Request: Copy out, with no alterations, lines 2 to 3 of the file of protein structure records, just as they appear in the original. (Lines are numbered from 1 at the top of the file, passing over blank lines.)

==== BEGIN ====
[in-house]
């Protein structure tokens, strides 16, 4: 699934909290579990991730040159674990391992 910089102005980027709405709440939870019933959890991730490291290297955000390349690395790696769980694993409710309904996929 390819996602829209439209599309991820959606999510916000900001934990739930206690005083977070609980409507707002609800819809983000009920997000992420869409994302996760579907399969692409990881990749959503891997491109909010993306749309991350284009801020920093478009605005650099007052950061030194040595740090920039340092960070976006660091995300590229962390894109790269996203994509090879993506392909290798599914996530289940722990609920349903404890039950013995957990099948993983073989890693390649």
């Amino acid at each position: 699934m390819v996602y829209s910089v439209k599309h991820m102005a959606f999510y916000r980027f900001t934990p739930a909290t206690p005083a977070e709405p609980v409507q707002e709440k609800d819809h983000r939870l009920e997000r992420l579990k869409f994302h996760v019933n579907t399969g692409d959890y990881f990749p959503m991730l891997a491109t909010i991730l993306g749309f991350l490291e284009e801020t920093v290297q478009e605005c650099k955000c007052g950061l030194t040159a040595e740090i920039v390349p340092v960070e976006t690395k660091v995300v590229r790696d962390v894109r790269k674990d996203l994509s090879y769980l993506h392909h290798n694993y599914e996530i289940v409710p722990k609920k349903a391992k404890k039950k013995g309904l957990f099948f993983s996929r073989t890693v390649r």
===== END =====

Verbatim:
């Protein structure tokens, strides 16, 4: 699934909290579990991730040159674990391992 910089102005980027709405709440939870019933959890991730490291290297955000390349690395790696769980694993409710309904996929 390819996602829209439209599309991820959606999510916000900001934990739930206690005083977070609980409507707002609800819809983000009920997000992420869409994302996760579907399969692409990881990749959503891997491109909010993306749309991350284009801020920093478009605005650099007052950061030194040595740090920039340092960070976006660091995300590229962390894109790269996203994509090879993506392909290798599914996530289940722990609920349903404890039950013995957990099948993983073989890693390649």
């Amino acid at each position: 699934m390819v996602y829209s910089v439209k599309h991820m102005a959606f999510y916000r980027f900001t934990p739930a909290t206690p005083a977070e709405p609980v409507q707002e709440k609800d819809h983000r939870l009920e997000r992420l579990k869409f994302h996760v019933n579907t399969g692409d959890y990881f990749p959503m991730l891997a491109t909010i991730l993306g749309f991350l490291e284009e801020t920093v290297q478009e605005c650099k955000c007052g950061l030194t040159a040595e740090i920039v390349p340092v960070e976006t690395k660091v995300v590229r790696d962390v894109r790269k674990d996203l994509s090879y769980l993506h392909h290798n694993y599914e996530i289940v409710p722990k609920k349903a391992k404890k039950k013995g309904l957990f099948f993983s996929r073989t890693v390649r």